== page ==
Pub. Date:
Broadview Press
Looking Backward: 2000-1887 / Edition 1

Looking Backward: 2000-1887 / Edition 1

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Looking Backward, 2000-1887 3 out of 5 based on 0 ratings. 3 reviews.
jmattas on LibraryThing More than 1 year ago
A socialist utopia, which tells of a world in which I'd very much like to live, where everybody is all happy-happy-joy-joy. The transition from harsh capitalism to the new order is not so believable, but the description of the socialist system and of the flaws of scattered capital is very attractive, and it made me think, why indeed it couldn't be like that. If only people could be less selfish and greedy...This book still has a lot to give, because Bellamy's prophecies have not fulfilled themselves. I think that today we are further from any possible dramatic transition than in the 1800's, because there is much less extreme poverty, people "kind of get along", and this doesn't excite revolutions.Bellamy states that in a humane socialist nation, the true potential of humans, as given by God, is finally realized. It's an interesting question, whether people are born good or bad, but settling the issue by invoking a deity is not a very satisfying answer.The dialogue is attractively old-fashioned, and apparently even this radical writer couldn't foresee the evolution of the sexes.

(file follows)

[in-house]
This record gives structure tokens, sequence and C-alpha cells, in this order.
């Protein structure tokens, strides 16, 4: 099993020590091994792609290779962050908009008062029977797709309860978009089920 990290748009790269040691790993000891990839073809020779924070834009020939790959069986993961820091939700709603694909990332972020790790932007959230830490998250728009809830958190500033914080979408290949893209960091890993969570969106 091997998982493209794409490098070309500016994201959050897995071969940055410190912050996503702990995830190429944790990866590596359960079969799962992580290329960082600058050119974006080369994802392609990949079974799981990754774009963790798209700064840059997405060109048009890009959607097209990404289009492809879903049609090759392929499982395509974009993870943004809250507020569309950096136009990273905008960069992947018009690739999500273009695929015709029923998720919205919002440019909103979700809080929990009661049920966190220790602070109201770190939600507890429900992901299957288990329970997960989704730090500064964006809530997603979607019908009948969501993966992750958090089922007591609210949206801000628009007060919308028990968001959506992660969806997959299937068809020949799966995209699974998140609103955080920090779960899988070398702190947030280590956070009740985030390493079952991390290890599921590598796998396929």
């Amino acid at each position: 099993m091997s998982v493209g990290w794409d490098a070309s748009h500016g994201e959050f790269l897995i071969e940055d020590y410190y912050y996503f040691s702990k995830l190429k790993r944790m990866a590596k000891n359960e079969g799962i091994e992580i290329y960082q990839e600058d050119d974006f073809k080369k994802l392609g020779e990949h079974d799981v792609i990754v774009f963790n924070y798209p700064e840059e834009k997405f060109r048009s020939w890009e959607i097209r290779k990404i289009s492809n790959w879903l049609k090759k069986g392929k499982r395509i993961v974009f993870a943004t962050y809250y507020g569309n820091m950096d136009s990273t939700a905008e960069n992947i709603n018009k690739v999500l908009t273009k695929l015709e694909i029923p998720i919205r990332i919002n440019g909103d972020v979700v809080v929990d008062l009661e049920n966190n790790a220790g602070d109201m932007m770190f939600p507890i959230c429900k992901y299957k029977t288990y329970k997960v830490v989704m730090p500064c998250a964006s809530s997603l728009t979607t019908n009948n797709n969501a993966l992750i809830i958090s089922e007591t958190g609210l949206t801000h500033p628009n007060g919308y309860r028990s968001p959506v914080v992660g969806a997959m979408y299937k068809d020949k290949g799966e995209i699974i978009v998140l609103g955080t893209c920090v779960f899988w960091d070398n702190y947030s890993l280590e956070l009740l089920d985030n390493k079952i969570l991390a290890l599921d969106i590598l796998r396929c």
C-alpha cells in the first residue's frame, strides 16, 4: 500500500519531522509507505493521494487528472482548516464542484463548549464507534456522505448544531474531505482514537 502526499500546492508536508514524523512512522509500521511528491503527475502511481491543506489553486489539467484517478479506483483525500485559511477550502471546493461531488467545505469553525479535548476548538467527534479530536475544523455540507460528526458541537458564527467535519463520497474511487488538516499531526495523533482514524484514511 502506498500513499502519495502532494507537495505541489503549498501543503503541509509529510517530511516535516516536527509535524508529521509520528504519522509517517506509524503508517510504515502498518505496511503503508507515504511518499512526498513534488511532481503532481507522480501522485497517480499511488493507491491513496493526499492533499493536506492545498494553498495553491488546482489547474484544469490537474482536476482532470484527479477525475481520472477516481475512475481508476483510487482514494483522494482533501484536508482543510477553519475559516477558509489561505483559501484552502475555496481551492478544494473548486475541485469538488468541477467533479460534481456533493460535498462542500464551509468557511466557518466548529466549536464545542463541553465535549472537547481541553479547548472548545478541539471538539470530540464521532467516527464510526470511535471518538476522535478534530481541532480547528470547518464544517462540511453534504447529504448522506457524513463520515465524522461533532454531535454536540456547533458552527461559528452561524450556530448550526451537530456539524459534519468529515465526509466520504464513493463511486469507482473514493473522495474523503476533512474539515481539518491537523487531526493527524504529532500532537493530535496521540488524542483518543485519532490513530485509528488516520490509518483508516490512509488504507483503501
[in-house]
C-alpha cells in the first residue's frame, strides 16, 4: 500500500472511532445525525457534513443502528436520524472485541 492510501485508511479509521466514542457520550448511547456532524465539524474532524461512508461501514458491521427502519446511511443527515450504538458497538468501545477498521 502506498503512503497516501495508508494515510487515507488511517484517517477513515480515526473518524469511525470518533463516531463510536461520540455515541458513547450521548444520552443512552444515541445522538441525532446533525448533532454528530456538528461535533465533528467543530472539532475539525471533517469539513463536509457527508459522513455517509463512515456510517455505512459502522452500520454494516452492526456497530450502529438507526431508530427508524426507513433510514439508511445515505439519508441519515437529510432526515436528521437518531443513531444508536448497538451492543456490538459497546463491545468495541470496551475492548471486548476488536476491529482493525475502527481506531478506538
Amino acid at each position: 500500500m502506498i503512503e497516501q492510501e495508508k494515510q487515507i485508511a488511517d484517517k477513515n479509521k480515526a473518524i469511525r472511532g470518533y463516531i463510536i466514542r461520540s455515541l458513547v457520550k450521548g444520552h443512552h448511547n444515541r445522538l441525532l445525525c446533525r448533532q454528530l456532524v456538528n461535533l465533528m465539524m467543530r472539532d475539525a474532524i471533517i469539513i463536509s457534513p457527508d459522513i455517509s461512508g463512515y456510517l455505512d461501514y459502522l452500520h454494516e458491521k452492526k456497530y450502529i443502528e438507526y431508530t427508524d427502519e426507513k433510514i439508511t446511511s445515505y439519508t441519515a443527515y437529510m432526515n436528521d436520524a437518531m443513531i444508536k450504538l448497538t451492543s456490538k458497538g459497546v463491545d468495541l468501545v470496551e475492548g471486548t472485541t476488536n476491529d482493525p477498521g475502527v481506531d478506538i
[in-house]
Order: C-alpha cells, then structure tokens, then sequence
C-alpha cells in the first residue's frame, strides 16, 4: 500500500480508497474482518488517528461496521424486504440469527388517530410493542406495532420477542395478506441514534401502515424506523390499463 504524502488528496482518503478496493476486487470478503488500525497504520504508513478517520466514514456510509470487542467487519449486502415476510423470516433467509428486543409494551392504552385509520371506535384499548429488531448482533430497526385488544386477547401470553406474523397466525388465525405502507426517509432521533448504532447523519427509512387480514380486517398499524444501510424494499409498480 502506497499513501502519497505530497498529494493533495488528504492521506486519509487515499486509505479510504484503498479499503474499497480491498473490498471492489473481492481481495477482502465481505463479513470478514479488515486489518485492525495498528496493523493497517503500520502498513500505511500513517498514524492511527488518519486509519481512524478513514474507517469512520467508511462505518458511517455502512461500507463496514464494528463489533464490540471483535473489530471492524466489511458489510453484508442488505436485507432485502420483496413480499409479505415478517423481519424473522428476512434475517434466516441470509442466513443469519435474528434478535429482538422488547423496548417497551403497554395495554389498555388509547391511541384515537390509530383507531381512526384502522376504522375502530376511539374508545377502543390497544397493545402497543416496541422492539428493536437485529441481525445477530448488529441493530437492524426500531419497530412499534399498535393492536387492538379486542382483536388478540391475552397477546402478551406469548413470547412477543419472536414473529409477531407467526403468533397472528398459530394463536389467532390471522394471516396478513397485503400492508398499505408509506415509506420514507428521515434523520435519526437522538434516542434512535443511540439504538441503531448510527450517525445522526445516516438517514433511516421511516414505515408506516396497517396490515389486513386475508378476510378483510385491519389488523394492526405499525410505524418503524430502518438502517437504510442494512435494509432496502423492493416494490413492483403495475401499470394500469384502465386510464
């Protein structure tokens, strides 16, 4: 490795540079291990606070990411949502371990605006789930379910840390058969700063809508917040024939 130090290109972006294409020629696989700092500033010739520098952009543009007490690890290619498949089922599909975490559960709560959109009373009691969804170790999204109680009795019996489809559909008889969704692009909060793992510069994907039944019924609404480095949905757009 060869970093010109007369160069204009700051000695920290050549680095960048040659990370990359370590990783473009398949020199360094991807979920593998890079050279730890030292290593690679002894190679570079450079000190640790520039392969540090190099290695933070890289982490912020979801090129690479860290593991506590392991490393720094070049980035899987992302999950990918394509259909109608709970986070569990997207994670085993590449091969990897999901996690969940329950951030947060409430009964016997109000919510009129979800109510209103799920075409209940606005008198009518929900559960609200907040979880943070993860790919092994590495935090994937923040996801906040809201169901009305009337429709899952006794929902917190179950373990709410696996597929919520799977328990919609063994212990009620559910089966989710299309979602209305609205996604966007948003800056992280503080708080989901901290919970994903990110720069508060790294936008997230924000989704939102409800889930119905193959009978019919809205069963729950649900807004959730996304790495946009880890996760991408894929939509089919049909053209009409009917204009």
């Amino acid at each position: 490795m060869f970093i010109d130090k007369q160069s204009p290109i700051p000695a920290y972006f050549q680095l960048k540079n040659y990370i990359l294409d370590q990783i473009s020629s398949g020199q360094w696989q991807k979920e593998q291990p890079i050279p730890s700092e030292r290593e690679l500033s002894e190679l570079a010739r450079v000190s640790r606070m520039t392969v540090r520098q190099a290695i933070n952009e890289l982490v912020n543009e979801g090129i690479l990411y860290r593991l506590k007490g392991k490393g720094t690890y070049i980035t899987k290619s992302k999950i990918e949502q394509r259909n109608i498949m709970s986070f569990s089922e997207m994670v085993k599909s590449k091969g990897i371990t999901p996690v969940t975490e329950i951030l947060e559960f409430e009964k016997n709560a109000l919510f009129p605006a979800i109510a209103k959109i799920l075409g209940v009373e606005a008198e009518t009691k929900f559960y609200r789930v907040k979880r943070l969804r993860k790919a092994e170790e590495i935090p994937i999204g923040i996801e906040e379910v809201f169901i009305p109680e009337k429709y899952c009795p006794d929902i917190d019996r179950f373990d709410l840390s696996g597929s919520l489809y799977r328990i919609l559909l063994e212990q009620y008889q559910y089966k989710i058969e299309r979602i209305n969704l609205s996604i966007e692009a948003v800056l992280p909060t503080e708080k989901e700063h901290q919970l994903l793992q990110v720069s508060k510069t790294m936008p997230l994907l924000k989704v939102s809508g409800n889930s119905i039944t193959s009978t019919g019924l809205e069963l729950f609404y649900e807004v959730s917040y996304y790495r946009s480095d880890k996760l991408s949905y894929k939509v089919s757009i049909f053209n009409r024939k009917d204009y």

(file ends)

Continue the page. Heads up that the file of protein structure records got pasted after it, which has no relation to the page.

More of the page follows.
iubookgirl on LibraryThing More than 1 year ago
I read this as part of a course on social movements. Most course readings are dry and dull, but this kept me interested. Thank you to Jack McKivigan for forcing me to read this classical rendering of utopian societies.
Anonymous More than 1 year ago